If you get accused, though, you can’t lash out. If you lash out, it just fuels the Satan, It gets worse and worse and turns into a hurricane. You forgive. You absorb the blow and forgive. Father forgive them because they don’t know what they do. If possible, you try to help them see what they are doing. But what you cannot do is let the accusation get into your head and become self doubt. Because what happens is you take the accusation up and begin to practice self accusation. You become your own Satan in your own head, and you go to hell inside your own head. Anybody else know about this? You become subject to unjust accusation, but you begin to take it up against yourself. You begin to accuse yourself. You idiot, you’re stupid. What in the world are you doing? Am I the only one?
It will begin to flood you with self doubt, you will be paralyzed, things will spiral out of control. We can’t lash out, but we also cannot afford to allow these accusations to lodge in our head and fill us with self doubt. How many if you have ever been the victim of unjust accusation? Might go all the way back to when you were five years old. Maybe your dad or your mom told you you idiot. You’re no good, you’ll never amount to anything. That was unjust. Nobody should ever say that to anybody, especially a child. Rationally you know it was unjust, not right, yet forty years later it’s still lodged in you. So now you take up against yourself. You say to yourself, you’re no good, you’ll never amount to anything. Maybe it was a parent, a brother, a friend, maybe it was an enemy. Maybe a boss, could be anybody. You’ve begun to be victimized by unjust accusation but it’s gotten into your head. And you need to pray like this – “Lord, give me the strength to be strong and true, because lord when the devil gets in my head I’m so blue…”. (From an Irish folk song…)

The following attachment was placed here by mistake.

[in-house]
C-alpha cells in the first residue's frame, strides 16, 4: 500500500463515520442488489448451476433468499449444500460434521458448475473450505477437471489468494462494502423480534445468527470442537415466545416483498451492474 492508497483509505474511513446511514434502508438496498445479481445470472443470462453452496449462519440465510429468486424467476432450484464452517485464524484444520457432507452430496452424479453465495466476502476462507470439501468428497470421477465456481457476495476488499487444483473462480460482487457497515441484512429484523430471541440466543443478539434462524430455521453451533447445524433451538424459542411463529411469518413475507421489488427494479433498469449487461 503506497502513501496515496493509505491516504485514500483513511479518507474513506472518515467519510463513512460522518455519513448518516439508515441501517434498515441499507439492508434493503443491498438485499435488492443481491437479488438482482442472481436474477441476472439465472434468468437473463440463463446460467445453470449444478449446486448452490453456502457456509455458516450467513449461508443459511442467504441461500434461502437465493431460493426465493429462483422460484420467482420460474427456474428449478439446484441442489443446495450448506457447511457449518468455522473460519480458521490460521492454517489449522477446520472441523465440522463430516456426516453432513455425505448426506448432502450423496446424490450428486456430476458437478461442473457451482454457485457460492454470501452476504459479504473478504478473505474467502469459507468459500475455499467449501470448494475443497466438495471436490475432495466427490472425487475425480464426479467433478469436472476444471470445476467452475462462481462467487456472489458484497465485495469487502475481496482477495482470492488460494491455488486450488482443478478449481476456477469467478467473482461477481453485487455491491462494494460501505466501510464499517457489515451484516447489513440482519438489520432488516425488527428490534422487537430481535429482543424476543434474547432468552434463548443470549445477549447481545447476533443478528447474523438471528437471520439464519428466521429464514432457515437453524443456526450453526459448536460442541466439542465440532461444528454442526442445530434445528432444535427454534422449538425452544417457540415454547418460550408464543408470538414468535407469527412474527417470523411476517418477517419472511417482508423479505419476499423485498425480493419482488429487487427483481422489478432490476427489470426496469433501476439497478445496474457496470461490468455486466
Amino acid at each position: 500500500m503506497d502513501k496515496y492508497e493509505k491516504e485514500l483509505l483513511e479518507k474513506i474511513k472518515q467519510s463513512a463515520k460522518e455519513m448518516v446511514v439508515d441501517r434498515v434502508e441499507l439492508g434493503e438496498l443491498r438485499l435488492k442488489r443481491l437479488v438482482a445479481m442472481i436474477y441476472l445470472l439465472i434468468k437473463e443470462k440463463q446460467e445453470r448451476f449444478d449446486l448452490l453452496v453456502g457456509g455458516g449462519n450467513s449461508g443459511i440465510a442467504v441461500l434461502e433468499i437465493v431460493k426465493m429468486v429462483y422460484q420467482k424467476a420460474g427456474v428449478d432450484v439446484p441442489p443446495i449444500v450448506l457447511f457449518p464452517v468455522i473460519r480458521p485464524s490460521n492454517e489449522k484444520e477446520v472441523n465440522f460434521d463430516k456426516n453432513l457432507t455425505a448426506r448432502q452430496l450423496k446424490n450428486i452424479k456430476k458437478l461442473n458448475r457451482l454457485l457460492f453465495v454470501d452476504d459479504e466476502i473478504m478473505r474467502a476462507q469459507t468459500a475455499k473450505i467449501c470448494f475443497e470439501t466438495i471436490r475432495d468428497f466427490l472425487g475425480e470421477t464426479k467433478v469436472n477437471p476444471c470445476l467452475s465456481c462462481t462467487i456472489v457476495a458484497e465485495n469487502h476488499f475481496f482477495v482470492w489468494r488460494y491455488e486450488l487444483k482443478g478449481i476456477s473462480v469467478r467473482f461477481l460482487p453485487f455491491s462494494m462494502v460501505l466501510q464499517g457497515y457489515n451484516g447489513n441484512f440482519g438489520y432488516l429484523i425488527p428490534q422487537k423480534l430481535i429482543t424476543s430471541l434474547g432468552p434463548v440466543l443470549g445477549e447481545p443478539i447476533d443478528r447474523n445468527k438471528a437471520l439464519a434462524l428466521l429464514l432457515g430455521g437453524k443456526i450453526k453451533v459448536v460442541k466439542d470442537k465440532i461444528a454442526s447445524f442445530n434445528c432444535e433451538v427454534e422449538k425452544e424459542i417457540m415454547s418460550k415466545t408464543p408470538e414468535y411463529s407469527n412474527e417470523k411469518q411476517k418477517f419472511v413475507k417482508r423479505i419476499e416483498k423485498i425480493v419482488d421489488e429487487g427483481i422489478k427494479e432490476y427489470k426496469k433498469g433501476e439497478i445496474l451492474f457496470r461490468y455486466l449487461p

Never forget that the spirit of accusation is the spirit of Satan. It’s the un-holy spirit. The opposite of this is the Holy Spirit. The Holy Spirit is the spirit of advocacy. God says “I love you. I’m for you. I’m on your side. You’re going to make it.” You’re ok, and when you’re not ok it’s ok not to be ok. Bring it to the Holy Spirit, to your brothers and sisters who do the will of God and lift you up.